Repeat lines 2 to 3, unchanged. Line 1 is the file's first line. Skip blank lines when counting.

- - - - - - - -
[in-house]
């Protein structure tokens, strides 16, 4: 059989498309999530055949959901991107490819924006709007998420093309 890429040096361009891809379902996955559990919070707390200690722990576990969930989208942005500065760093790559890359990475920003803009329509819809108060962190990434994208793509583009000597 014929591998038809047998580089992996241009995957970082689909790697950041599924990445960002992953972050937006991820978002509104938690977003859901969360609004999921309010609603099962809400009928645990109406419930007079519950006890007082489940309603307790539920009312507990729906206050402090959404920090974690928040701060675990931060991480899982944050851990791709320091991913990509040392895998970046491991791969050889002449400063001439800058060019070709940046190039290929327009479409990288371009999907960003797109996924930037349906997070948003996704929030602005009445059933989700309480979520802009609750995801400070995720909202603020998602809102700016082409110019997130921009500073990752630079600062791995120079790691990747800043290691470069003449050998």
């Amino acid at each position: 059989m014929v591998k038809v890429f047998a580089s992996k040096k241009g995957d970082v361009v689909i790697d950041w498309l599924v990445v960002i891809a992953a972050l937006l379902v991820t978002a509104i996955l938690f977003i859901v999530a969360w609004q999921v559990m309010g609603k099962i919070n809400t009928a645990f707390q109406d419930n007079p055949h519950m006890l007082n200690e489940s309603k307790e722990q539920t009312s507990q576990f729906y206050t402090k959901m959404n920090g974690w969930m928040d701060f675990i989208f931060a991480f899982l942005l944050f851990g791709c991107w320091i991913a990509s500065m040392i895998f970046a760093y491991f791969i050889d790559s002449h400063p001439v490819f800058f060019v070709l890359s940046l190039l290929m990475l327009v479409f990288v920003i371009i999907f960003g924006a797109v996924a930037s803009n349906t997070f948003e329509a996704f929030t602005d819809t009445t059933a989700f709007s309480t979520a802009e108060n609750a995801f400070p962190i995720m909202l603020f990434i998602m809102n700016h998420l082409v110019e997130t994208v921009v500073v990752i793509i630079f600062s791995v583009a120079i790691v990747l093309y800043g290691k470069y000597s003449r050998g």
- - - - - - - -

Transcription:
């Protein structure tokens, strides 16, 4: 059989498309999530055949959901991107490819924006709007998420093309 890429040096361009891809379902996955559990919070707390200690722990576990969930989208942005500065760093790559890359990475920003803009329509819809108060962190990434994208793509583009000597 014929591998038809047998580089992996241009995957970082689909790697950041599924990445960002992953972050937006991820978002509104938690977003859901969360609004999921309010609603099962809400009928645990109406419930007079519950006890007082489940309603307790539920009312507990729906206050402090959404920090974690928040701060675990931060991480899982944050851990791709320091991913990509040392895998970046491991791969050889002449400063001439800058060019070709940046190039290929327009479409990288371009999907960003797109996924930037349906997070948003996704929030602005009445059933989700309480979520802009609750995801400070995720909202603020998602809102700016082409110019997130921009500073990752630079600062791995120079790691990747800043290691470069003449050998």
């Amino acid at each position: 059989m014929v591998k038809v890429f047998a580089s992996k040096k241009g995957d970082v361009v689909i790697d950041w498309l599924v990445v960002i891809a992953a972050l937006l379902v991820t978002a509104i996955l938690f977003i859901v999530a969360w609004q999921v559990m309010g609603k099962i919070n809400t009928a645990f707390q109406d419930n007079p055949h519950m006890l007082n200690e489940s309603k307790e722990q539920t009312s507990q576990f729906y206050t402090k959901m959404n920090g974690w969930m928040d701060f675990i989208f931060a991480f899982l942005l944050f851990g791709c991107w320091i991913a990509s500065m040392i895998f970046a760093y491991f791969i050889d790559s002449h400063p001439v490819f800058f060019v070709l890359s940046l190039l290929m990475l327009v479409f990288v920003i371009i999907f960003g924006a797109v996924a930037s803009n349906t997070f948003e329509a996704f929030t602005d819809t009445t059933a989700f709007s309480t979520a802009e108060n609750a995801f400070p962190i995720m909202l603020f990434i998602m809102n700016h998420l082409v110019e997130t994208v921009v500073v990752i793509i630079f600062s791995v583009a120079i790691v990747l093309y800043g290691k470069y000597s003449r050998g």